Coronavirus. What should be the second generation vaccine: the development of American biologists

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To maximize protection against coronavirus, the next generation of vaccines should target not only the S-protein of viral particles, but also against the N-protein in which the genetic code of the pathogen is “packed”. The authors of two candidate vaccines write about this in the preprints of preclinical studies.

 

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Microbiologists from two universities in Chicago have specified that most of the current vaccines against SARS-CoV-2 are “sharpened” for one main antigen – S-protein (different parts of it). While such vaccines are effective in preventing severe covid disease and death, they “do not always provide sterilizing immunity”: the kind where the infection is destroyed by the body before it enters the cells.

This is especially true now, when, as a result of mutations, various variants of the coronavirus have appeared and appear, partially escaping the immunity of those who have recovered from the “usual” virus or after the current vaccines.

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See also: In the United States are now vaccinated against coronavirus and adolescents

They conducted studies in mice to see if the vaccines could be improved by including N-protein. Different rodents were vaccinated with a) adenovirus-based vaccine, which encoded only S-protein, b) N-protein antigen, and c) their combination.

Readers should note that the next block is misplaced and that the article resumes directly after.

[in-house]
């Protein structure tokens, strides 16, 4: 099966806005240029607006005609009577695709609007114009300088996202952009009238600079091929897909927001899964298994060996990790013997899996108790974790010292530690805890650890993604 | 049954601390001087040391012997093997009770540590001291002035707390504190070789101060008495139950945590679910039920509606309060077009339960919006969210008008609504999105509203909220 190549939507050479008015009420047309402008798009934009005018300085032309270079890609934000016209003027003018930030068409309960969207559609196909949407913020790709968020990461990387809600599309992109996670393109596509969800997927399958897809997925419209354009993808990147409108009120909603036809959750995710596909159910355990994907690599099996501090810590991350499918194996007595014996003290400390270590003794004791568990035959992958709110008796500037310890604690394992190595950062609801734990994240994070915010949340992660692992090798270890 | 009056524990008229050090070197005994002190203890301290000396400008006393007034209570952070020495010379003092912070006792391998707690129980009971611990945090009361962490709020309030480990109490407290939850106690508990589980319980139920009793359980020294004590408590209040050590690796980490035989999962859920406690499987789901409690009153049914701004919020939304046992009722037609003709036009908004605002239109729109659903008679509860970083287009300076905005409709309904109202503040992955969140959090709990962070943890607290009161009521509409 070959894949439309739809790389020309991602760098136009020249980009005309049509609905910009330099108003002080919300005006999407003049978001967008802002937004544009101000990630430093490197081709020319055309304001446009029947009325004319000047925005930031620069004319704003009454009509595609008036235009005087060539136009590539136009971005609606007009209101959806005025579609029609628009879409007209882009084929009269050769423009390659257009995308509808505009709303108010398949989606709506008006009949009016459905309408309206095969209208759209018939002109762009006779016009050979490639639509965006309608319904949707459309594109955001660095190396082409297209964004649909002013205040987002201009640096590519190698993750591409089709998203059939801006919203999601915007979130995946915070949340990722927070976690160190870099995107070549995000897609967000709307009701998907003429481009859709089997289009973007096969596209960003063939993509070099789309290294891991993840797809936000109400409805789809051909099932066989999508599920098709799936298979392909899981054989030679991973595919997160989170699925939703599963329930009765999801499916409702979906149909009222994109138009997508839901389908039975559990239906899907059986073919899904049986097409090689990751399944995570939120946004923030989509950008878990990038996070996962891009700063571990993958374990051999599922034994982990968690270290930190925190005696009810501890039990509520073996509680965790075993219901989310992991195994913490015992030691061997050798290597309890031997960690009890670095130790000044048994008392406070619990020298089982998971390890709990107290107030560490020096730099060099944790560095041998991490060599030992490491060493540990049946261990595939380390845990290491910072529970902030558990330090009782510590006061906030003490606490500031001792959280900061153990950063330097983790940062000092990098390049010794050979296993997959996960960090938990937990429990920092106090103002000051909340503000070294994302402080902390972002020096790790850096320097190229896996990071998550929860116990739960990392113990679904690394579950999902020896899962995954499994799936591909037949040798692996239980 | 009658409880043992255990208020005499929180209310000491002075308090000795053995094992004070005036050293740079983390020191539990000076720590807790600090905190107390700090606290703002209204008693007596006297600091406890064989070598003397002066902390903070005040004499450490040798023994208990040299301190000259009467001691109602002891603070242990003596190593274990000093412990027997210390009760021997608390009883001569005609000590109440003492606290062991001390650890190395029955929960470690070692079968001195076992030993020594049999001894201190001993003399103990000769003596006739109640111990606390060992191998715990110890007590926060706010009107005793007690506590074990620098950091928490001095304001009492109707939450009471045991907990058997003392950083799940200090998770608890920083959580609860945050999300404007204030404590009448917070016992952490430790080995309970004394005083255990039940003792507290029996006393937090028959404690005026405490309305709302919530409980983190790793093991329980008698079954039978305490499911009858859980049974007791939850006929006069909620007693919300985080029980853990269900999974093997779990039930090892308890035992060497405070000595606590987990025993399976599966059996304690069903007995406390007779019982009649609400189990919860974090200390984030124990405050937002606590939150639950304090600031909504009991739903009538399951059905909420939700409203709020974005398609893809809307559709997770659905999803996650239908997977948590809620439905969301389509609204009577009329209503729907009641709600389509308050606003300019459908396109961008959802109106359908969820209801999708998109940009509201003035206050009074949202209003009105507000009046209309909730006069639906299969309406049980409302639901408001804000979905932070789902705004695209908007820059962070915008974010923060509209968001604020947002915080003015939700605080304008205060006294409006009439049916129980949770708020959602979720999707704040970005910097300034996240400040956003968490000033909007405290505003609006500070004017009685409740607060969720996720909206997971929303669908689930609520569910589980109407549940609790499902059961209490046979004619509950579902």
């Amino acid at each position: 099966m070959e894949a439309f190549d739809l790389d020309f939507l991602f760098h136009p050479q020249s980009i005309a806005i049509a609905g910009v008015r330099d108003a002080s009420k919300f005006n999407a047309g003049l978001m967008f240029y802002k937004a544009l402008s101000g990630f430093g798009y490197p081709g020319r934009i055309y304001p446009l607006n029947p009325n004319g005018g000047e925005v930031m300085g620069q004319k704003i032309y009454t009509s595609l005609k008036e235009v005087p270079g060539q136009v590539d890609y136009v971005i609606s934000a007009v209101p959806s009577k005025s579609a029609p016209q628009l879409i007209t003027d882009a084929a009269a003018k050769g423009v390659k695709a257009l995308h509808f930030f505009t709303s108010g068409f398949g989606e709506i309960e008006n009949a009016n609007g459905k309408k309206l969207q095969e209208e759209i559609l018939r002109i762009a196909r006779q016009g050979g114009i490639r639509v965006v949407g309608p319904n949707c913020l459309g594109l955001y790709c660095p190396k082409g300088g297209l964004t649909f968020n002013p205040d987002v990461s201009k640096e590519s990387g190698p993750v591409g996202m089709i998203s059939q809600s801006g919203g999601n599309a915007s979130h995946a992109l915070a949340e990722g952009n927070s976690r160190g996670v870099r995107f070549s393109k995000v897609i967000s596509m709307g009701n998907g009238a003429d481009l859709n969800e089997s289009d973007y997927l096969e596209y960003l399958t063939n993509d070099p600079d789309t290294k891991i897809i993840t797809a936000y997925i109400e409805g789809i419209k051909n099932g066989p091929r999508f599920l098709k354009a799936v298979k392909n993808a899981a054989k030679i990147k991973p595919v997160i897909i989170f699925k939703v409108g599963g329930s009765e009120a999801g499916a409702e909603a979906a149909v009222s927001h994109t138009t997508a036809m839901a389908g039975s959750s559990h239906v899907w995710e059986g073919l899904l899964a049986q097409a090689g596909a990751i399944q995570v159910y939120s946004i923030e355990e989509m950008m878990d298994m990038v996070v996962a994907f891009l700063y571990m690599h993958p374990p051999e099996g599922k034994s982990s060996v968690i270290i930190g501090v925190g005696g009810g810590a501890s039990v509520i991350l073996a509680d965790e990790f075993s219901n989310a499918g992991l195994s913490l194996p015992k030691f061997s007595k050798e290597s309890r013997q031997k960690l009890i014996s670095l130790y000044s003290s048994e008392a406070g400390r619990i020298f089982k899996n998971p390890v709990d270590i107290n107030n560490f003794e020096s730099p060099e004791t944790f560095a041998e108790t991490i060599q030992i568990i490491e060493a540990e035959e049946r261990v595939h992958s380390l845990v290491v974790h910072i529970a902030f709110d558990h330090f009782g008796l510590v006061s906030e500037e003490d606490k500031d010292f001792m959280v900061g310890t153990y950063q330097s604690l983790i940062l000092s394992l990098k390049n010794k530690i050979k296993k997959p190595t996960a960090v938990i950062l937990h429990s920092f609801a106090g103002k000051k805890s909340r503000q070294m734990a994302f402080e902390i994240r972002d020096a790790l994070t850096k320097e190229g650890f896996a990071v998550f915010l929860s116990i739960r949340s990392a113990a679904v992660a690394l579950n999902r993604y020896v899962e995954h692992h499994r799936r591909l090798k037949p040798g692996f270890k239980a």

After some time, the animals were infected with the coronavirus through the nose and then the viral load in the lungs and brain was determined. The S-protein vaccine was excellent in protecting the lungs, but not the brain; such a vaccine provided brain protection only when combined with a nucleocapsid vaccine. Coronavirus brain damage leads to loss of smell / taste and other problems.

“These data suggest that nucleocapsid-specific immunity is important for protecting the brain from SARS CoV-2, which requires the inclusion of N-protein in next-generation vaccines,” summed up in Chicago.

Read also: The effectiveness of the Novavax vaccine against the South African strain of coronavirus – 51%

Scientists at the University of Minnesota, in collaboration with a laboratory in Galveston, Texas, have developed a candidate N-protein-coding HAd5 vaccine and have also tested its effects in Syrian hamsters and mice. By vaccinating them and then infecting them with the “corona”, the authors noted the “rapid response of N-specific T cells in the mucous membrane of the respiratory tract.”

“The study confirms the rationale for including additional viral antigens in vaccines, even if they are not the target of neutralizing antibodies,” they said.

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